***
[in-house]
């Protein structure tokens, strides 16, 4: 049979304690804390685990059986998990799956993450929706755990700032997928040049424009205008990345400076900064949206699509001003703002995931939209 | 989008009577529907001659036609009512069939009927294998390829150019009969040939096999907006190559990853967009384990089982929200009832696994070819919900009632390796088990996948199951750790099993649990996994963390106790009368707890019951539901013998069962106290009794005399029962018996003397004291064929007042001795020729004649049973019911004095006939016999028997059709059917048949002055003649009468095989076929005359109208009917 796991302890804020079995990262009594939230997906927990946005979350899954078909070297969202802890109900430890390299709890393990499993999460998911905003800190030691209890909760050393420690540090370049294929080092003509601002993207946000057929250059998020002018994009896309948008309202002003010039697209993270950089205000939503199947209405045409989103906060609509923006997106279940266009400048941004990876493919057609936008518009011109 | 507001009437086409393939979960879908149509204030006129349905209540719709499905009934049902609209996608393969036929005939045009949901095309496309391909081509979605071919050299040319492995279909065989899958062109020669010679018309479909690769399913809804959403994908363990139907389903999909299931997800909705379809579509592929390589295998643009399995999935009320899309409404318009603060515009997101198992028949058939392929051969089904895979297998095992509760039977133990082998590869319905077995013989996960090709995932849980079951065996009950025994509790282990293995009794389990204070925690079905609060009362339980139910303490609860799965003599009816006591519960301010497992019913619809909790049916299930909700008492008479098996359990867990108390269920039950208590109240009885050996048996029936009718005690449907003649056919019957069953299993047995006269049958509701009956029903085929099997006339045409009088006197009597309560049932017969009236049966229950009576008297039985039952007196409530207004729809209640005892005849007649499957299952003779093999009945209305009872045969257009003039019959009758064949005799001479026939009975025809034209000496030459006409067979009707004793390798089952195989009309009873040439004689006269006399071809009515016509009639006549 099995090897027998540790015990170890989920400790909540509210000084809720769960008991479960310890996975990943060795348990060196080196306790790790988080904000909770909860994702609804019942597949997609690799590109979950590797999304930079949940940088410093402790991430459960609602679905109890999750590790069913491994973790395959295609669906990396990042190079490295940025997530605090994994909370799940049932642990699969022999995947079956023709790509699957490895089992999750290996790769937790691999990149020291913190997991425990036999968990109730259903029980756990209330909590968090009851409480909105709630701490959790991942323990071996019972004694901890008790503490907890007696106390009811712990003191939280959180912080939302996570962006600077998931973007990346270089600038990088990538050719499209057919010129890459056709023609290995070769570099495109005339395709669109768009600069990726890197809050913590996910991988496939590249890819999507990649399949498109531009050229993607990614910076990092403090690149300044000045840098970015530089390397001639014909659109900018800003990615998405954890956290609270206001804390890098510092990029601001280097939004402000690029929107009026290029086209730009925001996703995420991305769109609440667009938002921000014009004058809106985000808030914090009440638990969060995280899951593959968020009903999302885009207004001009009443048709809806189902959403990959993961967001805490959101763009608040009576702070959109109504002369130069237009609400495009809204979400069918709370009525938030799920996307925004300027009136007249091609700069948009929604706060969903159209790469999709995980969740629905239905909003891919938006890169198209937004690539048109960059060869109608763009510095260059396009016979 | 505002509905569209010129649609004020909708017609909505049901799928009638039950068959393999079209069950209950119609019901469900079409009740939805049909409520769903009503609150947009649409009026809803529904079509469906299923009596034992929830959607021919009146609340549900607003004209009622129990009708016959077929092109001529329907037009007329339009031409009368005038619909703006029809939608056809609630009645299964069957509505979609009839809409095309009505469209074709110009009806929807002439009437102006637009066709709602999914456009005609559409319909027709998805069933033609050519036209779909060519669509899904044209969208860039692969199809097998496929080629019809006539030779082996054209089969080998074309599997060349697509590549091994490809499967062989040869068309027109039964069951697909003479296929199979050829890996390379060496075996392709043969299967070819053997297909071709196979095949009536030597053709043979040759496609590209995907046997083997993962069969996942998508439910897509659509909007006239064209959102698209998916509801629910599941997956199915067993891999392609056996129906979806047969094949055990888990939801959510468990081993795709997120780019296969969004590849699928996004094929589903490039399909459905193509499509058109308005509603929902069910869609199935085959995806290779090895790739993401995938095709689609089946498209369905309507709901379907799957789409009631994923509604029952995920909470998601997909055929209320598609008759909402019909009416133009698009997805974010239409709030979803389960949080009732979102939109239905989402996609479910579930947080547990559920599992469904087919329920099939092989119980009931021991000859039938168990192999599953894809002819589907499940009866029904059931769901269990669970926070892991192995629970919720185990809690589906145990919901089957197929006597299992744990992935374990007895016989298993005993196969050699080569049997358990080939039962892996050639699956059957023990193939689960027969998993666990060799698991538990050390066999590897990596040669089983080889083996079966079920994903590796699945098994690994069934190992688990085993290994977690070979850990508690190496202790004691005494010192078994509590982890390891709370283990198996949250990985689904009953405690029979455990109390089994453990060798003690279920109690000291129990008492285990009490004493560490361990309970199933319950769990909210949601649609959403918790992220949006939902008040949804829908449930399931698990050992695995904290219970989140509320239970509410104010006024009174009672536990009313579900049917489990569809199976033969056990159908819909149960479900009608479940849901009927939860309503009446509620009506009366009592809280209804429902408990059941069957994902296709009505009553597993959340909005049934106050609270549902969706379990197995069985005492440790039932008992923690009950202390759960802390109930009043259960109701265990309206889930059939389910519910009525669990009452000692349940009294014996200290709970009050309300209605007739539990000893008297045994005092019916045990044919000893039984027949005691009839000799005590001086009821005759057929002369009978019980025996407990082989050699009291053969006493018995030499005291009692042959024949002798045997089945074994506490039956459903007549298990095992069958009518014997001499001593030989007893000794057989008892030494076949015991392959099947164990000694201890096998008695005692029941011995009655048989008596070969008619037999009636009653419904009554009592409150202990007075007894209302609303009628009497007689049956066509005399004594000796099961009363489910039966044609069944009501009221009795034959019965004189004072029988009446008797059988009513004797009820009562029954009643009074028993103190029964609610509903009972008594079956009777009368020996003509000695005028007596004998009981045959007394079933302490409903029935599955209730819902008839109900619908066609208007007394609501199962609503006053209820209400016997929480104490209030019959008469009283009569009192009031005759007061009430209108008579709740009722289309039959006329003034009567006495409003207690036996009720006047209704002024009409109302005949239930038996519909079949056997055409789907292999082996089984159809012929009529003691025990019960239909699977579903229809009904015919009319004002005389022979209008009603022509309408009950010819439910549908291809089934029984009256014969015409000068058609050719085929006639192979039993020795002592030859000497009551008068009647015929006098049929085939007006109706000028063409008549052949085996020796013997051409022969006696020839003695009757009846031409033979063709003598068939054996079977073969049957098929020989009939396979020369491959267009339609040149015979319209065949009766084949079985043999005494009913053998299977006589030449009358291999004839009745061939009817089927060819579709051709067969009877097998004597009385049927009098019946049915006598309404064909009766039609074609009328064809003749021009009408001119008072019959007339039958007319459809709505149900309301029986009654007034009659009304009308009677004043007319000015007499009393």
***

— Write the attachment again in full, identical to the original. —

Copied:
[in-house]
């Protein structure tokens, strides 16, 4: 049979304690804390685990059986998990799956993450929706755990700032997928040049424009205008990345400076900064949206699509001003703002995931939209 | 989008009577529907001659036609009512069939009927294998390829150019009969040939096999907006190559990853967009384990089982929200009832696994070819919900009632390796088990996948199951750790099993649990996994963390106790009368707890019951539901013998069962106290009794005399029962018996003397004291064929007042001795020729004649049973019911004095006939016999028997059709059917048949002055003649009468095989076929005359109208009917 796991302890804020079995990262009594939230997906927990946005979350899954078909070297969202802890109900430890390299709890393990499993999460998911905003800190030691209890909760050393420690540090370049294929080092003509601002993207946000057929250059998020002018994009896309948008309202002003010039697209993270950089205000939503199947209405045409989103906060609509923006997106279940266009400048941004990876493919057609936008518009011109 | 507001009437086409393939979960879908149509204030006129349905209540719709499905009934049902609209996608393969036929005939045009949901095309496309391909081509979605071919050299040319492995279909065989899958062109020669010679018309479909690769399913809804959403994908363990139907389903999909299931997800909705379809579509592929390589295998643009399995999935009320899309409404318009603060515009997101198992028949058939392929051969089904895979297998095992509760039977133990082998590869319905077995013989996960090709995932849980079951065996009950025994509790282990293995009794389990204070925690079905609060009362339980139910303490609860799965003599009816006591519960301010497992019913619809909790049916299930909700008492008479098996359990867990108390269920039950208590109240009885050996048996029936009718005690449907003649056919019957069953299993047995006269049958509701009956029903085929099997006339045409009088006197009597309560049932017969009236049966229950009576008297039985039952007196409530207004729809209640005892005849007649499957299952003779093999009945209305009872045969257009003039019959009758064949005799001479026939009975025809034209000496030459006409067979009707004793390798089952195989009309009873040439004689006269006399071809009515016509009639006549 099995090897027998540790015990170890989920400790909540509210000084809720769960008991479960310890996975990943060795348990060196080196306790790790988080904000909770909860994702609804019942597949997609690799590109979950590797999304930079949940940088410093402790991430459960609602679905109890999750590790069913491994973790395959295609669906990396990042190079490295940025997530605090994994909370799940049932642990699969022999995947079956023709790509699957490895089992999750290996790769937790691999990149020291913190997991425990036999968990109730259903029980756990209330909590968090009851409480909105709630701490959790991942323990071996019972004694901890008790503490907890007696106390009811712990003191939280959180912080939302996570962006600077998931973007990346270089600038990088990538050719499209057919010129890459056709023609290995070769570099495109005339395709669109768009600069990726890197809050913590996910991988496939590249890819999507990649399949498109531009050229993607990614910076990092403090690149300044000045840098970015530089390397001639014909659109900018800003990615998405954890956290609270206001804390890098510092990029601001280097939004402000690029929107009026290029086209730009925001996703995420991305769109609440667009938002921000014009004058809106985000808030914090009440638990969060995280899951593959968020009903999302885009207004001009009443048709809806189902959403990959993961967001805490959101763009608040009576702070959109109504002369130069237009609400495009809204979400069918709370009525938030799920996307925004300027009136007249091609700069948009929604706060969903159209790469999709995980969740629905239905909003891919938006890169198209937004690539048109960059060869109608763009510095260059396009016979 | 505002509905569209010129649609004020909708017609909505049901799928009638039950068959393999079209069950209950119609019901469900079409009740939805049909409520769903009503609150947009649409009026809803529904079509469906299923009596034992929830959607021919009146609340549900607003004209009622129990009708016959077929092109001529329907037009007329339009031409009368005038619909703006029809939608056809609630009645299964069957509505979609009839809409095309009505469209074709110009009806929807002439009437102006637009066709709602999914456009005609559409319909027709998805069933033609050519036209779909060519669509899904044209969208860039692969199809097998496929080629019809006539030779082996054209089969080998074309599997060349697509590549091994490809499967062989040869068309027109039964069951697909003479296929199979050829890996390379060496075996392709043969299967070819053997297909071709196979095949009536030597053709043979040759496609590209995907046997083997993962069969996942998508439910897509659509909007006239064209959102698209998916509801629910599941997956199915067993891999392609056996129906979806047969094949055990888990939801959510468990081993795709997120780019296969969004590849699928996004094929589903490039399909459905193509499509058109308005509603929902069910869609199935085959995806290779090895790739993401995938095709689609089946498209369905309507709901379907799957789409009631994923509604029952995920909470998601997909055929209320598609008759909402019909009416133009698009997805974010239409709030979803389960949080009732979102939109239905989402996609479910579930947080547990559920599992469904087919329920099939092989119980009931021991000859039938168990192999599953894809002819589907499940009866029904059931769901269990669970926070892991192995629970919720185990809690589906145990919901089957197929006597299992744990992935374990007895016989298993005993196969050699080569049997358990080939039962892996050639699956059957023990193939689960027969998993666990060799698991538990050390066999590897990596040669089983080889083996079966079920994903590796699945098994690994069934190992688990085993290994977690070979850990508690190496202790004691005494010192078994509590982890390891709370283990198996949250990985689904009953405690029979455990109390089994453990060798003690279920109690000291129990008492285990009490004493560490361990309970199933319950769990909210949601649609959403918790992220949006939902008040949804829908449930399931698990050992695995904290219970989140509320239970509410104010006024009174009672536990009313579900049917489990569809199976033969056990159908819909149960479900009608479940849901009927939860309503009446509620009506009366009592809280209804429902408990059941069957994902296709009505009553597993959340909005049934106050609270549902969706379990197995069985005492440790039932008992923690009950202390759960802390109930009043259960109701265990309206889930059939389910519910009525669990009452000692349940009294014996200290709970009050309300209605007739539990000893008297045994005092019916045990044919000893039984027949005691009839000799005590001086009821005759057929002369009978019980025996407990082989050699009291053969006493018995030499005291009692042959024949002798045997089945074994506490039956459903007549298990095992069958009518014997001499001593030989007893000794057989008892030494076949015991392959099947164990000694201890096998008695005692029941011995009655048989008596070969008619037999009636009653419904009554009592409150202990007075007894209302609303009628009497007689049956066509005399004594000796099961009363489910039966044609069944009501009221009795034959019965004189004072029988009446008797059988009513004797009820009562029954009643009074028993103190029964609610509903009972008594079956009777009368020996003509000695005028007596004998009981045959007394079933302490409903029935599955209730819902008839109900619908066609208007007394609501199962609503006053209820209400016997929480104490209030019959008469009283009569009192009031005759007061009430209108008579709740009722289309039959006329003034009567006495409003207690036996009720006047209704002024009409109302005949239930038996519909079949056997055409789907292999082996089984159809012929009529003691025990019960239909699977579903229809009904015919009319004002005389022979209008009603022509309408009950010819439910549908291809089934029984009256014969015409000068058609050719085929006639192979039993020795002592030859000497009551008068009647015929006098049929085939007006109706000028063409008549052949085996020796013997051409022969006696020839003695009757009846031409033979063709003598068939054996079977073969049957098929020989009939396979020369491959267009339609040149015979319209065949009766084949079985043999005494009913053998299977006589030449009358291999004839009745061939009817089927060819579709051709067969009877097998004597009385049927009098019946049915006598309404064909009766039609074609009328064809003749021009009408001119008072019959007339039958007319459809709505149900309301029986009654007034009659009304009308009677004043007319000015007499009393």